Institut für Astronomie & Astrophysik

Evolution of the f-mode instability in neutron stars and gravitational wave detectability

April 2013

Andrea Passamonti, Erich Gaertig, Kostas D. Kokkotas, Daniela Doneva

A nascent neutron star, if rapidly rotating, may develop non-axisymmetric instabilities and radiate a significant amount of gravitational waves. One of the possible processes that can drive unstable a nonaxisymmetric mode is the well-known Chandrasekhar-Friedman-Schutz (CFS) mechanism. This instability operates when a mode which is counterrotating with respect to the star is seen as corotating by an inertial observer. The angular momentum which is then radiated by gravitational waves induces an increasingly negative angular momentum of the mode which becomes unstable.

The mode's amplification expected during the instability may generate a significant gravitational wave signal which can be potentially observed by the current and next generation of Earth-based laser interferometers. When the gravitational waves will be observed, the identification of the oscillation modes from the spectrum will help us to unveil the properties of the dense matter at super-nuclear densities and clarify the neutron star physics.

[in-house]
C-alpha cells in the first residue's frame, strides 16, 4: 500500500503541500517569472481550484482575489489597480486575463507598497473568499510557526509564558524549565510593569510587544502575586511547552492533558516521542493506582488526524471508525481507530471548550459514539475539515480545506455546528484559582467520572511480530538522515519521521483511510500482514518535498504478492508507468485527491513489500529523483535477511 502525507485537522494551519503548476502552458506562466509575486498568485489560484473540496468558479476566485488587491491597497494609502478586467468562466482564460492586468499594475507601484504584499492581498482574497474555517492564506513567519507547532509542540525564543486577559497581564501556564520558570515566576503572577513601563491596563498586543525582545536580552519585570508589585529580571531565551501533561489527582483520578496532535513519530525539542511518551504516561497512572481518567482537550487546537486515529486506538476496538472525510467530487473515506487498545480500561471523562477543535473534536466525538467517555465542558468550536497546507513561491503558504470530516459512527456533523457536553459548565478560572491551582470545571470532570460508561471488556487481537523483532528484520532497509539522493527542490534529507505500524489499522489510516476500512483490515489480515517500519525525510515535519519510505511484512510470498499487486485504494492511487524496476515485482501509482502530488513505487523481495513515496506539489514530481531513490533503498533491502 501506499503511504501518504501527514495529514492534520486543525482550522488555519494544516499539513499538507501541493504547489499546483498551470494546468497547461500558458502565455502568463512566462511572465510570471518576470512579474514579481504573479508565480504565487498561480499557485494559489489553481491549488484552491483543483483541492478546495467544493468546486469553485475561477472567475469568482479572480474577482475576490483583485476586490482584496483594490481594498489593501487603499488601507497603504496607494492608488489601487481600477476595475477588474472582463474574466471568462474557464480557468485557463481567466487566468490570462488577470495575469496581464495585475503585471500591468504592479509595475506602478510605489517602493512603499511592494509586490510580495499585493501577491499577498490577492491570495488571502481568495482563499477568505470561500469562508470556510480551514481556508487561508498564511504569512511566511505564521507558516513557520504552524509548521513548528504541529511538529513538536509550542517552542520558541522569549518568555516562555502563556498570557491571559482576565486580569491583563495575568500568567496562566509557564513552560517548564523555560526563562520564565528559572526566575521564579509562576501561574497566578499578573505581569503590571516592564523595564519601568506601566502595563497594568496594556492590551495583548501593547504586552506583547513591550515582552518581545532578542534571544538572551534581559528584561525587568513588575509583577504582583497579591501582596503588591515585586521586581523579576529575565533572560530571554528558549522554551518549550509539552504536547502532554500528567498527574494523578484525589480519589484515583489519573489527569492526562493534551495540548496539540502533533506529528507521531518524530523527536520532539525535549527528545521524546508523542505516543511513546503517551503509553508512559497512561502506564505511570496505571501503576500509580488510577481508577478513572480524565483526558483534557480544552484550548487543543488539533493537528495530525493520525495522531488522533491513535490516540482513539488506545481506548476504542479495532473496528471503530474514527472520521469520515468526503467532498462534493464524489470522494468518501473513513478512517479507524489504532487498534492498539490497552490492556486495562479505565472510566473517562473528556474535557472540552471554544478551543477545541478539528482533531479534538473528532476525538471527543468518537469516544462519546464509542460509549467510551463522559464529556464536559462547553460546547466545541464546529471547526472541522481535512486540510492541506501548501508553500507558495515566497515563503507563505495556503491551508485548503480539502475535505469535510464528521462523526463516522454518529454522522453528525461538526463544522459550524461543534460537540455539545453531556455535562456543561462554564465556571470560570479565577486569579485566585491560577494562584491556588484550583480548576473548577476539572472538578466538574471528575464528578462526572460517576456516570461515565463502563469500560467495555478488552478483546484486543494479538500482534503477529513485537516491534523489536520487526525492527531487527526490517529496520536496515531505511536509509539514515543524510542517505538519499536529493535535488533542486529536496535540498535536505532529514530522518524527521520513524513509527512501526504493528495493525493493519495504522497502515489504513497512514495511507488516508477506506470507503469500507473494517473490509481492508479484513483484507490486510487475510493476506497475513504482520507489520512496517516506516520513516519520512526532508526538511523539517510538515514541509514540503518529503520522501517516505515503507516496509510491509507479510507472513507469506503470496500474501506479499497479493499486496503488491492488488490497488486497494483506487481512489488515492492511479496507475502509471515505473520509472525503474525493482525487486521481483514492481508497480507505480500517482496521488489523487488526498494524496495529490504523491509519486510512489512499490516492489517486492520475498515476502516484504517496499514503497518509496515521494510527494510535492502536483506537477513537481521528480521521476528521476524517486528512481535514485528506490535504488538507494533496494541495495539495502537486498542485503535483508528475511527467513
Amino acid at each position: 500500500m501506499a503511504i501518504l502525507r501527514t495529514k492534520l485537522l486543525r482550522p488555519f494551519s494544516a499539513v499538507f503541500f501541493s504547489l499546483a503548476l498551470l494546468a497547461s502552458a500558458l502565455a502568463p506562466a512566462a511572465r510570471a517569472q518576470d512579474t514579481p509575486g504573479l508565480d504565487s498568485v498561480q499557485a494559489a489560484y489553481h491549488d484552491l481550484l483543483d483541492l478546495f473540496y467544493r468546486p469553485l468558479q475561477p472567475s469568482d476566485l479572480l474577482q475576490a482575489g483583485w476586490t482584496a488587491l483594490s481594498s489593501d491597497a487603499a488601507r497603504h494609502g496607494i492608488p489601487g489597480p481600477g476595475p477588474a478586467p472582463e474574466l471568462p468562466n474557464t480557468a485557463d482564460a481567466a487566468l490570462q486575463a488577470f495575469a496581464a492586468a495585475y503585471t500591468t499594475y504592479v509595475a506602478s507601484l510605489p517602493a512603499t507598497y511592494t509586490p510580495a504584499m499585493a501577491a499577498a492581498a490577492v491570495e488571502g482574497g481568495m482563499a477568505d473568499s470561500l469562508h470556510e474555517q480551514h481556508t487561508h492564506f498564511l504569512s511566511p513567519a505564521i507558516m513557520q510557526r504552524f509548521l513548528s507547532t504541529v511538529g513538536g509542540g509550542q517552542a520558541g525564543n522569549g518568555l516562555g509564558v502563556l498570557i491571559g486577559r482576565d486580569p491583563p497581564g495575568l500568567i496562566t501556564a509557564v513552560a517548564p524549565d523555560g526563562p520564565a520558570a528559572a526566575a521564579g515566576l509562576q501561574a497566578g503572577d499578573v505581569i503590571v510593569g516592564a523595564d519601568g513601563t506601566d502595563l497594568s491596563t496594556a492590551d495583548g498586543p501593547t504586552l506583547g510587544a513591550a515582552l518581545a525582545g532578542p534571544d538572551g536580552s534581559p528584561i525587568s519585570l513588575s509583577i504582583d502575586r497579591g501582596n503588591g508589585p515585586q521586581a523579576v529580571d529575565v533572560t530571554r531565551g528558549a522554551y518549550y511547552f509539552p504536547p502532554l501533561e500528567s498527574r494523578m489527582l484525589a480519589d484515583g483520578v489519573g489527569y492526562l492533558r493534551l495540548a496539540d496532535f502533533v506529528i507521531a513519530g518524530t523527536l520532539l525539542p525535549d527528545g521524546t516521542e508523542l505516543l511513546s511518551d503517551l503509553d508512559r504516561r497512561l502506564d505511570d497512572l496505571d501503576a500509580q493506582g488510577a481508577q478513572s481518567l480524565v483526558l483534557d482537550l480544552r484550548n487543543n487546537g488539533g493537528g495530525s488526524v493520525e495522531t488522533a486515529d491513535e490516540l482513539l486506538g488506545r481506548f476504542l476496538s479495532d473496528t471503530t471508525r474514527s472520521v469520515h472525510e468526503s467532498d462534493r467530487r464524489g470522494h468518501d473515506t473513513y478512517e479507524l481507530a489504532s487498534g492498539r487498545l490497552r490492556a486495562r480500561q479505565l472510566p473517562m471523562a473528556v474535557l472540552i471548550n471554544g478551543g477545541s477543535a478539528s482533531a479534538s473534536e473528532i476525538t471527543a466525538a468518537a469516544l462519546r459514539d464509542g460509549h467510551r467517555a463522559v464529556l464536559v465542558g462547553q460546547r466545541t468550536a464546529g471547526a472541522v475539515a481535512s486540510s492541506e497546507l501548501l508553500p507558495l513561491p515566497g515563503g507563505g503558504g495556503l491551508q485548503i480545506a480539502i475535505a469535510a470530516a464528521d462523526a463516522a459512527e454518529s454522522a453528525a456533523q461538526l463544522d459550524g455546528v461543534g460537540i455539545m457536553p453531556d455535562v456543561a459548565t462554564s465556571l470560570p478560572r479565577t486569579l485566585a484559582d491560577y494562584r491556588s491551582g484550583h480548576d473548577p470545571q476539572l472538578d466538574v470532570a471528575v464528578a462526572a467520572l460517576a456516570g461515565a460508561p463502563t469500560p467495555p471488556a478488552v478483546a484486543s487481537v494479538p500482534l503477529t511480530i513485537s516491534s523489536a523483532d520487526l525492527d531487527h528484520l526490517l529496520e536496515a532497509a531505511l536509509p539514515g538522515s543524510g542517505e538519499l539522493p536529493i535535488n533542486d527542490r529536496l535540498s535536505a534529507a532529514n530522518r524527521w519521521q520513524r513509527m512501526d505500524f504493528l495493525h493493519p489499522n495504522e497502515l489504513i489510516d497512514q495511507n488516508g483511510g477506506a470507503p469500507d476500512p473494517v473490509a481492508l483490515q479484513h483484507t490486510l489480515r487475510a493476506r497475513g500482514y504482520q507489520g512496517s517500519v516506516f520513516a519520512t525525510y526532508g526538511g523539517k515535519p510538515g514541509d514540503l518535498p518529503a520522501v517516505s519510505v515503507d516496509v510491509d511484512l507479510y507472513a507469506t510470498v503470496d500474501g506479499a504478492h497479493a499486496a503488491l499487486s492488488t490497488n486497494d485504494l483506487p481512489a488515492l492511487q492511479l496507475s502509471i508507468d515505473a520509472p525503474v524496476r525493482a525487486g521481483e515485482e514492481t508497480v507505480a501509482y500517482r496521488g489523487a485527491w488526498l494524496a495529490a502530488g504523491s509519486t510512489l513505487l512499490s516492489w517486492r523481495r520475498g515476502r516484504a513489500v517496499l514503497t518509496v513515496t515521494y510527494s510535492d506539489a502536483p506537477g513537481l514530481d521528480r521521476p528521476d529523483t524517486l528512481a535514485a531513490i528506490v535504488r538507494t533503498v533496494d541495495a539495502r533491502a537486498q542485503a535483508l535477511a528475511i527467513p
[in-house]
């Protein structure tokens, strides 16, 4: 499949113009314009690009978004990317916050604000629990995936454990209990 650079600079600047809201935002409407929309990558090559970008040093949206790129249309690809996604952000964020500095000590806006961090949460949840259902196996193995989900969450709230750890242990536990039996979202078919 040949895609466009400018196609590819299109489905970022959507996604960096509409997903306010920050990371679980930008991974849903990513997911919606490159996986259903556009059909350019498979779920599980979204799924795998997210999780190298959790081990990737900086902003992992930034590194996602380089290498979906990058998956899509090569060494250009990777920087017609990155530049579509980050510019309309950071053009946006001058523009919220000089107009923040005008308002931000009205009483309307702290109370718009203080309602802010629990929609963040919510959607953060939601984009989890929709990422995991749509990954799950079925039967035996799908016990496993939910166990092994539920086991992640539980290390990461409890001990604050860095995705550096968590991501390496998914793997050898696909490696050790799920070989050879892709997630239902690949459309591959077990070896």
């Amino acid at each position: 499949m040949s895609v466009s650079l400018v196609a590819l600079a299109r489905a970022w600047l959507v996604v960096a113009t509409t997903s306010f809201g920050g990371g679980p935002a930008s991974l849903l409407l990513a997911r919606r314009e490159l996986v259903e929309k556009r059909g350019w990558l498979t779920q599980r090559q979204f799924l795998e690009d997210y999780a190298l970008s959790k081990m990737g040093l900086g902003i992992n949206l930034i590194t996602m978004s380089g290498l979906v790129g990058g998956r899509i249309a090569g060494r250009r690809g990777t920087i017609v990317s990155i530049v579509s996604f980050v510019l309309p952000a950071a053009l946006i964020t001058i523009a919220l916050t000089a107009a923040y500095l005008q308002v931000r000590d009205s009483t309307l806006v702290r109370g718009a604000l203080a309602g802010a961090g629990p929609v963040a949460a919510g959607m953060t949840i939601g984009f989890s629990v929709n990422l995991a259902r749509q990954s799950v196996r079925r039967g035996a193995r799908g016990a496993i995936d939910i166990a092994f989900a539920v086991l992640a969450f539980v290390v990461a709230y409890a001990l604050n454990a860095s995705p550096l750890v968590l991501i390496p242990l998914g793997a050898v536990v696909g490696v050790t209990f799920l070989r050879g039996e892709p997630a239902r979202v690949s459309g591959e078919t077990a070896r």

In this work we present the first dynamical study of the f-mode instability which considers relativistic rapidly rotating stars and incorporates the effect of viscosity, magnetic fields, and unstable r-modes. These are the most dominant effects which may have a significant impact on the evolution of this mode.

Considering several neutron star's models with polytropic equation of state we find that the gravitational-wave signal generated by an unstable f-mode may be potentially detected with the Einstein telescope (ET) from a source located in the Virgo cluster (20Mpc). For the more massive stellar model the signal may be even detected by the Advanced LIGO/Virgo detectors. Moreover, we found that the heat generated by shear viscosity during the saturation phase of an unstable f-mode may counterbalance the neutrino cooling and prevents the star from having superfluid transitions during the instability. The star then spends more time in the instability region and loses more angular momentum via the emission of gravitational waves.

Phys. Rev D 87, 084010 (2013) arXiv:1209.5308v1 [astro-ph.SR]